Books Magazine

Reflections: What Are Your Feelings About "Classics"

By Bookaholic @BookReflections

The other day, I ran into two different quotes about classics...
1.  Niecole from Fantasmagoriese posted an interesting quote by Mark Twain.
"'Classic' - a book which people praise and don't read."
2.  And Lisa from Her Book Self posted a thought-provoking quote from Clifton Fadiman.
"When you reread a classic, you do not see more in the book than you did before; you see more in you than was there before."
Growing up, I read as many books as I could get my hands on.  One summer, my dad bought me a dictionary that included a list of classics.  I decided to read every book on the list for my summer reading.  Well... it didn't go well.  The books that I started, I managed to finish because that's what I do.  However, I didn't enjoy most of them and have steered away from them as much as possible.  I found they were boring and old-fashioned.
Fast-forward some years... I became a teacher!!!
I really struggled to get my students to connect with books.   So many of my students were reluctant to read anything (so frustrating for both a teacher and a lover of books).  On top of this, I was forced to make students read books that were considered classics.  What is a person to do?  Especially, when I wasn't sure if I agreed with forcing students to read books in which they had no connection.  Some of them were books I didn't even want to read.  One teacher told me that any book that wasn't a classic, was garbage and that there are some things students must be familiar with in order to navigate society.
However, I admit that as I got older, I enjoyed classics more than I did the first time around.  So I began to wonder if it takes maturity for some books of this sort.
So I ask you...
What is your feeling about classics?  Do you agree with the Mark Twain quote or the Clifton Fadiman quote? And what about maturity? Is this required to connect with or enjoy classics?

And should classics be the primary (and in some instances ONLY) books in the curriculum for our students?  Does it make sense that our students are reading the same books in class, that our parents read?  And is that a bad thing?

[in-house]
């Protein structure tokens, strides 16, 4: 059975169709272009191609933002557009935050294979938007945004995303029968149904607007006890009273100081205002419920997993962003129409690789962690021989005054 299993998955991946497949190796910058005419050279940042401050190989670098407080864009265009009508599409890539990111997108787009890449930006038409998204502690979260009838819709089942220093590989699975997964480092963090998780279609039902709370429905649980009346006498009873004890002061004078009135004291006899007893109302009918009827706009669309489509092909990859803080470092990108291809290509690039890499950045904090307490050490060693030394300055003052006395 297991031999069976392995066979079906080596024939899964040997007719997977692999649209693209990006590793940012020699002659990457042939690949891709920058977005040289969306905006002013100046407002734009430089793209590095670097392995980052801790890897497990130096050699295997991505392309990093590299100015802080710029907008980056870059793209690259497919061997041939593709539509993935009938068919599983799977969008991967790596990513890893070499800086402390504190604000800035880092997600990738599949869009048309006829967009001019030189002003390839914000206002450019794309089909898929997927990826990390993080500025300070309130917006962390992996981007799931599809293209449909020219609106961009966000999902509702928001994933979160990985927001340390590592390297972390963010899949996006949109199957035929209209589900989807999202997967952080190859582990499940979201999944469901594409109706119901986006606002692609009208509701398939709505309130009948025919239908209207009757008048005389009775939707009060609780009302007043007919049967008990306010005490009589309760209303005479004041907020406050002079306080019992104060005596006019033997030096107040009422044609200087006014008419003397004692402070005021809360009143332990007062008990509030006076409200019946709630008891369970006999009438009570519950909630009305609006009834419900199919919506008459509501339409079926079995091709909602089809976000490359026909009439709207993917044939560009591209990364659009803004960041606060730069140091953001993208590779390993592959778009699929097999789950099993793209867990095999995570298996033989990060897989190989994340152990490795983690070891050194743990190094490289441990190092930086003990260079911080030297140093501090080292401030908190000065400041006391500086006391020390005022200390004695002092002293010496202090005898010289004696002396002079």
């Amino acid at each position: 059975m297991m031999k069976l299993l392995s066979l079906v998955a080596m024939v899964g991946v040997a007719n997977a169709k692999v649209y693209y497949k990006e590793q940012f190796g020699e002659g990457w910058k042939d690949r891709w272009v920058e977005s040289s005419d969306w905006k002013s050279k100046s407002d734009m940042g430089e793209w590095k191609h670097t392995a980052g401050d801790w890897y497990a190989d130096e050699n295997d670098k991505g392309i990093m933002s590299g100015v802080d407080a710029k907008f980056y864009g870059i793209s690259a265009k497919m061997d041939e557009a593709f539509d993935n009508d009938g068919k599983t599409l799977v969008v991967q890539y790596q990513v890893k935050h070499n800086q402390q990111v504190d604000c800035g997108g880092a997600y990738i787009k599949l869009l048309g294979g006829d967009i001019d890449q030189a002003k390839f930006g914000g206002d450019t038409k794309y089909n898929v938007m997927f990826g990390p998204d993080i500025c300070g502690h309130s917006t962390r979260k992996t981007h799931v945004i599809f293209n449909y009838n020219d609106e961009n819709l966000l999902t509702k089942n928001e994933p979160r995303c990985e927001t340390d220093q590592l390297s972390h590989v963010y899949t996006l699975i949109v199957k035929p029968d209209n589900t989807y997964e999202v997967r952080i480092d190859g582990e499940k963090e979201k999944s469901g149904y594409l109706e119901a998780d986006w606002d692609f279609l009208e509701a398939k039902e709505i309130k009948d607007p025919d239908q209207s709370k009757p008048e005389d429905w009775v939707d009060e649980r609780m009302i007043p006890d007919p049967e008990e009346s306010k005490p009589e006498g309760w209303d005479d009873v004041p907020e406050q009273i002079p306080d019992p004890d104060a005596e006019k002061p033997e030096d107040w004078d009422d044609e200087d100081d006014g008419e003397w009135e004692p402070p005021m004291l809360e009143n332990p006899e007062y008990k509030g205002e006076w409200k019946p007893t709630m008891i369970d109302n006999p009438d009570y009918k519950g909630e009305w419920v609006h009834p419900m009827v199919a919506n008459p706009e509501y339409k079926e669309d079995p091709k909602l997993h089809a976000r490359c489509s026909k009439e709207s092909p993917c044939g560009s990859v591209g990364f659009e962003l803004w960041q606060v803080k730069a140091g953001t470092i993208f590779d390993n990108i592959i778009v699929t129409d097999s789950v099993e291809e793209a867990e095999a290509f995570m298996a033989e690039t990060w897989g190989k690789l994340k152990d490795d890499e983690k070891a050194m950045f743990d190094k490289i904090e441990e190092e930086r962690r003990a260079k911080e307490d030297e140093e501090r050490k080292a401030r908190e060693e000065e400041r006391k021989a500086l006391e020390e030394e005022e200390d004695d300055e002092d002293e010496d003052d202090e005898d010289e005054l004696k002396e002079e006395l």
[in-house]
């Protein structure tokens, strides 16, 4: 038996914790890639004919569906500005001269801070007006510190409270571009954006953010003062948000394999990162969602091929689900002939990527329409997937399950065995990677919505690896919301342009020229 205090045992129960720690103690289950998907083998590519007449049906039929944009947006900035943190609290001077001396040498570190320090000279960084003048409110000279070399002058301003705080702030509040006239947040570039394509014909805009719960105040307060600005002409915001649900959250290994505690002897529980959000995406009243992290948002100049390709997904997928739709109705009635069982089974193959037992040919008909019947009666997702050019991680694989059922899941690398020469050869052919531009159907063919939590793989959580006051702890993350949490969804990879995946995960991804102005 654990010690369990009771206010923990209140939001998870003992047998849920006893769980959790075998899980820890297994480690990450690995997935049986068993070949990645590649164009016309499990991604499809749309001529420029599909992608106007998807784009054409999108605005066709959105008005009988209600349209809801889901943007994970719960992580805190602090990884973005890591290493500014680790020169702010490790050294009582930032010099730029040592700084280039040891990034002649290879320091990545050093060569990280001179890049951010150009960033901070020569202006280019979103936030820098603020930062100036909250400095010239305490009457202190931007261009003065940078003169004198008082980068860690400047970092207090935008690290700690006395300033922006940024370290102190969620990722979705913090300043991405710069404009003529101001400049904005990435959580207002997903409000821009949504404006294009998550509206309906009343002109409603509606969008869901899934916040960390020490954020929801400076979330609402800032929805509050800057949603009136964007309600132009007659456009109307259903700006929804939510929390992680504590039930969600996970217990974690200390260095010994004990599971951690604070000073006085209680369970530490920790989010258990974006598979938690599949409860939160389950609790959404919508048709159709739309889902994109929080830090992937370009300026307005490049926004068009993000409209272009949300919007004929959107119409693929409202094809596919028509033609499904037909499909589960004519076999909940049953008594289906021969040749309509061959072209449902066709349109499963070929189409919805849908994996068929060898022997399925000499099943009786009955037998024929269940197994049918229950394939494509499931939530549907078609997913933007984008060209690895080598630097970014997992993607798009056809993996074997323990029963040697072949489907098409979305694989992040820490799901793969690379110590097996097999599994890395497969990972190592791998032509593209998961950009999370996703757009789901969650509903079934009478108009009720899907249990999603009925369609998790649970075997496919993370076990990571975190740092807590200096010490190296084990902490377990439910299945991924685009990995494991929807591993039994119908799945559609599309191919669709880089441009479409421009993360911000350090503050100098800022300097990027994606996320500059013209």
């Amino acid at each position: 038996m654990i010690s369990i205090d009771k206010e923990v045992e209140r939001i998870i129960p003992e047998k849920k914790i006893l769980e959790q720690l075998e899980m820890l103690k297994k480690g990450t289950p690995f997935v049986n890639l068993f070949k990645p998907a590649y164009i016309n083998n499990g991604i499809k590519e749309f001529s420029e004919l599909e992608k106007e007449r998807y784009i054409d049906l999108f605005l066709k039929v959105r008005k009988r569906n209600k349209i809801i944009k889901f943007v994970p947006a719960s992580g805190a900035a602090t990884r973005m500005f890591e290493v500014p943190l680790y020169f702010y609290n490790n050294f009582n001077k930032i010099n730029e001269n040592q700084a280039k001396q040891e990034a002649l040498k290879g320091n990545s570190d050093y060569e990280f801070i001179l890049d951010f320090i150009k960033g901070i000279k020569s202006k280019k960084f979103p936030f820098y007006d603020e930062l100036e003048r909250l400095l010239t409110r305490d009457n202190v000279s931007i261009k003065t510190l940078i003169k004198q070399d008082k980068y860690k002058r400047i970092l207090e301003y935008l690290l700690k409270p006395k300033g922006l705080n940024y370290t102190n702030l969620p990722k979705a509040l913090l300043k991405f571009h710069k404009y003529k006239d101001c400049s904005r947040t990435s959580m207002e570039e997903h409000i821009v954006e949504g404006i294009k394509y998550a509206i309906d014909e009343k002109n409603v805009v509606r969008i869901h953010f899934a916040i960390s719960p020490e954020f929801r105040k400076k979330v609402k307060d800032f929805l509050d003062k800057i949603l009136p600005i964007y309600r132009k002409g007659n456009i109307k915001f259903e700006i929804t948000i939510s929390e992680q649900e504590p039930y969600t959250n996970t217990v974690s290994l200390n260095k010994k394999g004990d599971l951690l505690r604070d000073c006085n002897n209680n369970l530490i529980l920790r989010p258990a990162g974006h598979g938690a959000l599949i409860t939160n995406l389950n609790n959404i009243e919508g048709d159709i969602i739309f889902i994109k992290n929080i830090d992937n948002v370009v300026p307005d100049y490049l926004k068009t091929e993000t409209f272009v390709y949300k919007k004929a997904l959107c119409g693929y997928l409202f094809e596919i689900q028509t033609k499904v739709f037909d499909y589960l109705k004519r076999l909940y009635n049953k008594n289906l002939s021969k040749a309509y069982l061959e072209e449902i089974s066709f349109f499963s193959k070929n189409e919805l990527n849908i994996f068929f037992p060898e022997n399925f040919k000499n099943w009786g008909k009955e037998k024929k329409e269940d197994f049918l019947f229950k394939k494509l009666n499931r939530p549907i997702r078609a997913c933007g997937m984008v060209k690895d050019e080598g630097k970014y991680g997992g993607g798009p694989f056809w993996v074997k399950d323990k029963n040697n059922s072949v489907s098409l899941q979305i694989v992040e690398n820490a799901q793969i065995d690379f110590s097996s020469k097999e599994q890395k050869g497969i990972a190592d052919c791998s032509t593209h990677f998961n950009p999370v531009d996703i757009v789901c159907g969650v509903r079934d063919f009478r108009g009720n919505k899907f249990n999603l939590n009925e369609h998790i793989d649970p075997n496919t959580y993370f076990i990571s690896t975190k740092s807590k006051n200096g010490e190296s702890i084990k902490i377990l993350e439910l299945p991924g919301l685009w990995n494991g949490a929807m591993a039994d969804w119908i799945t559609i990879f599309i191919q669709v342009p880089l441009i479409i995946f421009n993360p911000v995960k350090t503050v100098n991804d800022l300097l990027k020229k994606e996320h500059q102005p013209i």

You Might Also Like :

Back to Featured Articles on Logo Paperblog

These articles might interest you :

  • What Colour is Your Hoodie?

    What Colour Your Hoodie?

    As many of you know, I started bridging classes at the U of T this week. I'm enjoying the energy my prof has to offer although we're still focusing on how to... Read more

    By  Thecleverpup
  • Are Your Kids Begging You?

    Your Kids Begging You?

    Are your kids begging you to buy things? If so, the marketers are being effective in teaching your children one of the best ways to get you to break down and bu... Read more

    By  Slattenk
  • What Will Your Children Remember?

    What Will Your Children Remember?

    The holidays are a busy time of year especially for parents. You plan special meals, wonderful gatherings of family and friends, and search for just the right... Read more

    By  Slattenk
  • Don’t Tell Me What You’re Passionate About

    Don’t Tell What You’re Passionate About

    Great column today by Daniel Pink in the Sundays Telegraph on the difference between trying to identify your passion vs. pausing to think about what you actuall... Read more

    By  Stevemiranda
  • Is Seduction What Men Are Really After?

    In the February 13, 2011 Washington post magazine there is a (cover) piece about an accountant (day job) who is a “pick-up” or “seduction” coach by night. Read more

    By  Datecoachtoni
  • What Is Your Reality?

    Understanding your reality will always come down to understanding what you want, and how you want to get it. It is these views and biases that determine how we... Read more

    By  Cameronchell
  • What Is Your Reality?

    Principle Three - Step One: Understanding your reality will always come down to understanding what you want, and how you want to get it. Read more

    By  Cameronchell